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Doomsday Preppers, Part 3: Ashland Getting Prepared

By Steven Sandberg

ASHLAND, Ore. — A Southern Oregon city wants to put the idea of emergency preparedness into the hands of its citizens. For some time, the city of Ashland has been finding ways to keep its services available, to help its citizens during an emergency. Now, they want to teach them to help themselves.

Keeping people safe and prepared has been evolving in Ashland. First, it was spearheading a county-wide emergency alert system for computers and mobile devices.

“The amount of calls they can go out within a minute or two is just phenomenal,” says Ashland Fire Chief John Karns. “So, it is the best means to safely execute an evacuation.”

Then, it was preparing Ashland city workers with survival kits, to keep them functioning in the event of a disaster.

“The boots on the ground guys that have to go out there and deal, and work in traffic and work with heavy equipment and maintain city services in the event of an emergency,” says Ashland Public Works Greg Hunter.

Now, it’s helping people ready themselves, teaching them to become self reliant during an emergency or disaster.

“It needs to be positive, it needs to be regional, it needs to be simple,” states Ashland Mayor John Stromberg.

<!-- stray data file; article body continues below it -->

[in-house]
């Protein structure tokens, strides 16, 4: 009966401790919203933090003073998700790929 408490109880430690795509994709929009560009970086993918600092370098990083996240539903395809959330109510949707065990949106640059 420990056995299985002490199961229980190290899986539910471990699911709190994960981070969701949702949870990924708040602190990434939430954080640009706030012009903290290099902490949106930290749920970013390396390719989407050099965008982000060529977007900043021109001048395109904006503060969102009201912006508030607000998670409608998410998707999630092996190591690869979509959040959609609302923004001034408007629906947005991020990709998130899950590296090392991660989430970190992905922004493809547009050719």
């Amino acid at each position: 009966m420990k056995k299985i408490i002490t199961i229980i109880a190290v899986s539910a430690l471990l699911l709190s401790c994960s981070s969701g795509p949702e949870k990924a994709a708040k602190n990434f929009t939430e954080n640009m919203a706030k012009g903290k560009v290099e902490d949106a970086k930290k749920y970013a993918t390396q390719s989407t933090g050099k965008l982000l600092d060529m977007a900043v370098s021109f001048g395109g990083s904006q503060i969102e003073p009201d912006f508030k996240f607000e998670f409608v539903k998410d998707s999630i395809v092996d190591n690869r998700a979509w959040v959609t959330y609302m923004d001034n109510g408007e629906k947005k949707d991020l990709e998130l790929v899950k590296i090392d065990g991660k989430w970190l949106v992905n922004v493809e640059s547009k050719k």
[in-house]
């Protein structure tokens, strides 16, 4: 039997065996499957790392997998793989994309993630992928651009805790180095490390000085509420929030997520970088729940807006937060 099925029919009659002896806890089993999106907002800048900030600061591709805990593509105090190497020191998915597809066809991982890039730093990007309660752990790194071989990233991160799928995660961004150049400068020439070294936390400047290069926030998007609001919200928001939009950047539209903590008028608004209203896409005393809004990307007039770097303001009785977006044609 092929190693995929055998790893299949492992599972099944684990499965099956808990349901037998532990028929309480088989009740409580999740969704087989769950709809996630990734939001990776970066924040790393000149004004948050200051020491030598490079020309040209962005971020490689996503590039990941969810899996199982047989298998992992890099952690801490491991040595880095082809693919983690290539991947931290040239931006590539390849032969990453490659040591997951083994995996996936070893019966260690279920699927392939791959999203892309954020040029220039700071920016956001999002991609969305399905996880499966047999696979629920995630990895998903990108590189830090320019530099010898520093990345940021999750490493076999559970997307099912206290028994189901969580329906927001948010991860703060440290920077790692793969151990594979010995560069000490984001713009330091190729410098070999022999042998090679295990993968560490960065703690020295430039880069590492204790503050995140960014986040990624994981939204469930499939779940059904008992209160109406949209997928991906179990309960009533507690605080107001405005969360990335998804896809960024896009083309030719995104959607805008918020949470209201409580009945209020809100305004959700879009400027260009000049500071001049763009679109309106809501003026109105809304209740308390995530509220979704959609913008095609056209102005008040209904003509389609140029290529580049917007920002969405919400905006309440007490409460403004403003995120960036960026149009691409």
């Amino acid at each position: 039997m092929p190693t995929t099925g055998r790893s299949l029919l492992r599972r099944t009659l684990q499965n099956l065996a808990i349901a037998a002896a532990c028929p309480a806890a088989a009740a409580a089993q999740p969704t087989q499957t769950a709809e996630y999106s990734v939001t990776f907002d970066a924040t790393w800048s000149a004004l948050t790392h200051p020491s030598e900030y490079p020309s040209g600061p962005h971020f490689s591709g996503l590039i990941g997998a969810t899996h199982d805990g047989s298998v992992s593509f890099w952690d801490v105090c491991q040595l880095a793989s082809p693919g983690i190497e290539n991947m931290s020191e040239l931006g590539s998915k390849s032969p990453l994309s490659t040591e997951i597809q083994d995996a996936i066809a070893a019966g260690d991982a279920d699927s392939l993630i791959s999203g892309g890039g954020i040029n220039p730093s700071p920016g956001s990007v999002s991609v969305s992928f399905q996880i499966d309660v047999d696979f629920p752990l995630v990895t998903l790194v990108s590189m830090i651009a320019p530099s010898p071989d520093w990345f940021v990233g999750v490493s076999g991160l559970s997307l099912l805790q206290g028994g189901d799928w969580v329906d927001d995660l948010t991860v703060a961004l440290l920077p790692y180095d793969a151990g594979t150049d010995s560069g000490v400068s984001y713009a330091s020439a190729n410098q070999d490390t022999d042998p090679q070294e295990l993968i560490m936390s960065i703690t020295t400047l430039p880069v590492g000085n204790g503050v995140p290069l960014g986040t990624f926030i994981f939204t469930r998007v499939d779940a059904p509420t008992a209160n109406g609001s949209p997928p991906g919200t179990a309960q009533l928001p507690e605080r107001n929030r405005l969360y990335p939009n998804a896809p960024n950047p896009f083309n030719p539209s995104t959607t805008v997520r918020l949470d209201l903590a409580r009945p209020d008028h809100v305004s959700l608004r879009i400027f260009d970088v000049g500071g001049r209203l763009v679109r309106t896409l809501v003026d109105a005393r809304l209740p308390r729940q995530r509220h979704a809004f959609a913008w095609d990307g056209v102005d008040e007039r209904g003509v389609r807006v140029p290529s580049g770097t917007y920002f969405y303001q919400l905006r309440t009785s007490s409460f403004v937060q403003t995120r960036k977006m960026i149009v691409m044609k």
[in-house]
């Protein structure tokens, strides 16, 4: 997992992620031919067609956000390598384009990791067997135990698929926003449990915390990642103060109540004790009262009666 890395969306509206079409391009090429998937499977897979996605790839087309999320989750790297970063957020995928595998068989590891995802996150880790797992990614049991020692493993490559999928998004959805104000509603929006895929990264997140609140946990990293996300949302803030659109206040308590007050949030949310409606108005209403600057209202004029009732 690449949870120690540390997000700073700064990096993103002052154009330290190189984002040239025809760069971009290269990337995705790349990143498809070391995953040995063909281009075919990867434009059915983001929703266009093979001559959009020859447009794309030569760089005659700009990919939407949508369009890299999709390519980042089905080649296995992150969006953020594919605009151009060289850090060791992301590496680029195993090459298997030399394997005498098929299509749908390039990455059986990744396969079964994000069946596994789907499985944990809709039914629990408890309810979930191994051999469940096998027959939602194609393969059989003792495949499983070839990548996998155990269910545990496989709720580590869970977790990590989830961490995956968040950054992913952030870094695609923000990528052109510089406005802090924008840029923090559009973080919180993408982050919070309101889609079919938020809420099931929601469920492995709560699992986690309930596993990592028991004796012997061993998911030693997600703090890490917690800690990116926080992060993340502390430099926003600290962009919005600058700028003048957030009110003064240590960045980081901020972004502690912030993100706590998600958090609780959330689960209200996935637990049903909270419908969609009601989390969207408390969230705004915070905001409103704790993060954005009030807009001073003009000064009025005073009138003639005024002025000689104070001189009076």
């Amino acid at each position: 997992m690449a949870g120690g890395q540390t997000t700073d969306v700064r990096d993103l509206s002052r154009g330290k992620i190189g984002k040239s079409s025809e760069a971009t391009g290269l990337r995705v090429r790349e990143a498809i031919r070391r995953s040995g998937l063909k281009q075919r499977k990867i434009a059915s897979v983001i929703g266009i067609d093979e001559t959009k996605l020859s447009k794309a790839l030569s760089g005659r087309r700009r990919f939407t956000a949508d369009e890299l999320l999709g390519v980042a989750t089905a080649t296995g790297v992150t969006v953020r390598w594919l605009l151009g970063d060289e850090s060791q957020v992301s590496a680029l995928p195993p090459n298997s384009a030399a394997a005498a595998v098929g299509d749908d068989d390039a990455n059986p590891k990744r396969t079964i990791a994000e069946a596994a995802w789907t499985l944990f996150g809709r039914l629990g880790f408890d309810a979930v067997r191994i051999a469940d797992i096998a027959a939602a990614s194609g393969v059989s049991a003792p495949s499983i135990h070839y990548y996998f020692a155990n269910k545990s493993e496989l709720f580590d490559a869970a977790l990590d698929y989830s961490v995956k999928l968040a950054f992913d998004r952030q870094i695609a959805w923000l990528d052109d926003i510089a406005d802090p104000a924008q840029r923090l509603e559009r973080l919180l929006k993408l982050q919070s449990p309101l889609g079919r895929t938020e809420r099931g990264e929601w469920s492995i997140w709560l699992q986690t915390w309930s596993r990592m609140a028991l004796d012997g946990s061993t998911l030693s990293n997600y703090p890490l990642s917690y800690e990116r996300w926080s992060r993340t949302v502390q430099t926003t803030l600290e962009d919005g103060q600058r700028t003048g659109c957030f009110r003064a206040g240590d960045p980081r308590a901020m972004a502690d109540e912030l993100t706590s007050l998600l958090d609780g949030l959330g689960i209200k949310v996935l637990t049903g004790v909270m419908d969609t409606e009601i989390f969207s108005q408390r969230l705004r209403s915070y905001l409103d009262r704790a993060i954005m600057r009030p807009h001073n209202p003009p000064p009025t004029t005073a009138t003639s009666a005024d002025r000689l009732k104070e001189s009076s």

Mayor Stromberg is launching the Southern Oregon prepared initiative: a series of public service announcements teaching people the easiest ways to stock up on food, locate crucial services, and survive if the local infrastructure is brought down in an emergency.

“What you really want to have happen is someone gets the message and says, ‘Oh, I can do that,'” Stromberg says.

The initiative would also team with local businesses and organizations, who would sell or provide the items people need. The plan is to expand it outside of Ashland, and get all of Jackson County ready to go.

“It’s not going to mean anything if just Ashland people get prepared in their homes. It needs the region. The region is the natural area,” says the Ashland mayor.

Ashland has seen its share of disasters in the past few years. The Siskiyou Fire in 2009 and the Oak Knoll Fire in 2010 compounded the fact that emergency crews, and the average citizen need to be prepared.

“Instant information in an emergency, that’s not ever going to happen, but we like to be able to get it out as quick as possible,” says Karns.

The plan still has a long way to go. Stromberg still needs to finalize the organizations that will work with him, and decide how his public messages will look; but he says it’s a plan that will keep people safe down the road.

“People are more secure and better community members when they’re prepared, when they know that if something goes wrong, they can take care of themselves and their family,” says Stromberg.

Mayor Stromberg says the project is still moving forward. He says if everything falls into place, he hopes to have the initiative up and running by later this year.